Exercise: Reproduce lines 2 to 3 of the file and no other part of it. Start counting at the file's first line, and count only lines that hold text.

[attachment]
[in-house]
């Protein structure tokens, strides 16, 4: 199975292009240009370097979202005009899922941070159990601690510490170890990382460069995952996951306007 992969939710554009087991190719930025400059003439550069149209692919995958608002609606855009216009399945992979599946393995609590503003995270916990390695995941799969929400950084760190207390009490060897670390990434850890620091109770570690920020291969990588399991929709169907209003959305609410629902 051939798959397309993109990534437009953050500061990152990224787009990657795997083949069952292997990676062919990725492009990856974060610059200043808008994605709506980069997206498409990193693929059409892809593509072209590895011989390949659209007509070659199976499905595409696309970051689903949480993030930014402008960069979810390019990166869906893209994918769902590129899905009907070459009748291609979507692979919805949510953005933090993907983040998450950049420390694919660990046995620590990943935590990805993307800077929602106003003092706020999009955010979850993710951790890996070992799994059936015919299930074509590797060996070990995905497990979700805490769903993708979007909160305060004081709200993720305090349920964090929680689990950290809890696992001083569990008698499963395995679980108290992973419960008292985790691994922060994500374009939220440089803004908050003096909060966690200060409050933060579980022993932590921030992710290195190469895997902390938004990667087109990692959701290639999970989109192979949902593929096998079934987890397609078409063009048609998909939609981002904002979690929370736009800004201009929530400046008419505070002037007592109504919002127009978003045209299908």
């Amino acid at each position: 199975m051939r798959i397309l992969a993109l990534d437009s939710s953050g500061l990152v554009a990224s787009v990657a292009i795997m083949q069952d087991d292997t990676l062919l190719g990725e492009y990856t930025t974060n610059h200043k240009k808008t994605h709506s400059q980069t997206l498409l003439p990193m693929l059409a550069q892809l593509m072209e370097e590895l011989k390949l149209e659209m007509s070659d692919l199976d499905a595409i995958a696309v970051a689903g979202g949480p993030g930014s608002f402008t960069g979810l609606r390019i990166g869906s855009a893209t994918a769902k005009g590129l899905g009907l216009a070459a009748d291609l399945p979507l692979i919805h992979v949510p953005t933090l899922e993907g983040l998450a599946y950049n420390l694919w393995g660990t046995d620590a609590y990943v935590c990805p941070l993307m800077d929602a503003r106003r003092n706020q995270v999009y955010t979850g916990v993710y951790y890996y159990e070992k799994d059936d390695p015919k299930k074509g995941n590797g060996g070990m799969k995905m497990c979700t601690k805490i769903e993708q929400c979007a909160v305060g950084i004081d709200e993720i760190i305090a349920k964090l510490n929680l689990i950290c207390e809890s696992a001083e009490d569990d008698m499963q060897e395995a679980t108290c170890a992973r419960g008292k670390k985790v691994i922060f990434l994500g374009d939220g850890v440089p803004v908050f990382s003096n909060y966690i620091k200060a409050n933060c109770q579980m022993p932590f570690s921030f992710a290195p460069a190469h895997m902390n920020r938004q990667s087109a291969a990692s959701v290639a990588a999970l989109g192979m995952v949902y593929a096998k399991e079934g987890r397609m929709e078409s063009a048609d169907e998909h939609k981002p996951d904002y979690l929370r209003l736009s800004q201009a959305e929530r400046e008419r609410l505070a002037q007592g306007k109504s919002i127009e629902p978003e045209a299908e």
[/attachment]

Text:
């Protein structure tokens, strides 16, 4: 199975292009240009370097979202005009899922941070159990601690510490170890990382460069995952996951306007 992969939710554009087991190719930025400059003439550069149209692919995958608002609606855009216009399945992979599946393995609590503003995270916990390695995941799969929400950084760190207390009490060897670390990434850890620091109770570690920020291969990588399991929709169907209003959305609410629902 051939798959397309993109990534437009953050500061990152990224787009990657795997083949069952292997990676062919990725492009990856974060610059200043808008994605709506980069997206498409990193693929059409892809593509072209590895011989390949659209007509070659199976499905595409696309970051689903949480993030930014402008960069979810390019990166869906893209994918769902590129899905009907070459009748291609979507692979919805949510953005933090993907983040998450950049420390694919660990046995620590990943935590990805993307800077929602106003003092706020999009955010979850993710951790890996070992799994059936015919299930074509590797060996070990995905497990979700805490769903993708979007909160305060004081709200993720305090349920964090929680689990950290809890696992001083569990008698499963395995679980108290992973419960008292985790691994922060994500374009939220440089803004908050003096909060966690200060409050933060579980022993932590921030992710290195190469895997902390938004990667087109990692959701290639999970989109192979949902593929096998079934987890397609078409063009048609998909939609981002904002979690929370736009800004201009929530400046008419505070002037007592109504919002127009978003045209299908």
């Amino acid at each position: 199975m051939r798959i397309l992969a993109l990534d437009s939710s953050g500061l990152v554009a990224s787009v990657a292009i795997m083949q069952d087991d292997t990676l062919l190719g990725e492009y990856t930025t974060n610059h200043k240009k808008t994605h709506s400059q980069t997206l498409l003439p990193m693929l059409a550069q892809l593509m072209e370097e590895l011989k390949l149209e659209m007509s070659d692919l199976d499905a595409i995958a696309v970051a689903g979202g949480p993030g930014s608002f402008t960069g979810l609606r390019i990166g869906s855009a893209t994918a769902k005009g590129l899905g009907l216009a070459a009748d291609l399945p979507l692979i919805h992979v949510p953005t933090l899922e993907g983040l998450a599946y950049n420390l694919w393995g660990t046995d620590a609590y990943v935590c990805p941070l993307m800077d929602a503003r106003r003092n706020q995270v999009y955010t979850g916990v993710y951790y890996y159990e070992k799994d059936d390695p015919k299930k074509g995941n590797g060996g070990m799969k995905m497990c979700t601690k805490i769903e993708q929400c979007a909160v305060g950084i004081d709200e993720i760190i305090a349920k964090l510490n929680l689990i950290c207390e809890s696992a001083e009490d569990d008698m499963q060897e395995a679980t108290c170890a992973r419960g008292k670390k985790v691994i922060f990434l994500g374009d939220g850890v440089p803004v908050f990382s003096n909060y966690i620091k200060a409050n933060c109770q579980m022993p932590f570690s921030f992710a290195p460069a190469h895997m902390n920020r938004q990667s087109a291969a990692s959701v290639a990588a999970l989109g192979m995952v949902y593929a096998k399991e079934g987890r397609m929709e078409s063009a048609d169907e998909h939609k981002p996951d904002y979690l929370r209003l736009s800004q201009a959305e929530r400046e008419r609410l505070a002037q007592g306007k109504s919002i127009e629902p978003e045209a299908e």